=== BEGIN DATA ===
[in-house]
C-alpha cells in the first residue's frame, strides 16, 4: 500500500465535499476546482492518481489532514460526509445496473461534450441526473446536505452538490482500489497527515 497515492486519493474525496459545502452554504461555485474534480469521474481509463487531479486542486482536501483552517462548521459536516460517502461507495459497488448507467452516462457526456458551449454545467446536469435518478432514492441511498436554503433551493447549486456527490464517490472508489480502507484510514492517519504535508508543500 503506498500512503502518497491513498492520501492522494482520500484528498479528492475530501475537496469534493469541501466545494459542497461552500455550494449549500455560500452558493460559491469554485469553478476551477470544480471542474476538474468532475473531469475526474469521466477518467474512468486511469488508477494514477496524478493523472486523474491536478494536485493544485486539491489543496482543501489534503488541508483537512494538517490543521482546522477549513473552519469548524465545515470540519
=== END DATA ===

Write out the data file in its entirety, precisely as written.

[in-house]
C-alpha cells in the first residue's frame, strides 16, 4: 500500500465535499476546482492518481489532514460526509445496473461534450441526473446536505452538490482500489497527515 497515492486519493474525496459545502452554504461555485474534480469521474481509463487531479486542486482536501483552517462548521459536516460517502461507495459497488448507467452516462457526456458551449454545467446536469435518478432514492441511498436554503433551493447549486456527490464517490472508489480502507484510514492517519504535508508543500 503506498500512503502518497491513498492520501492522494482520500484528498479528492475530501475537496469534493469541501466545494459542497461552500455550494449549500455560500452558493460559491469554485469553478476551477470544480471542474476538474468532475473531469475526474469521466477518467474512468486511469488508477494514477496524478493523472486523474491536478494536485493544485486539491489543496482543501489534503488541508483537512494538517490543521482546522477549513473552519469548524465545515470540519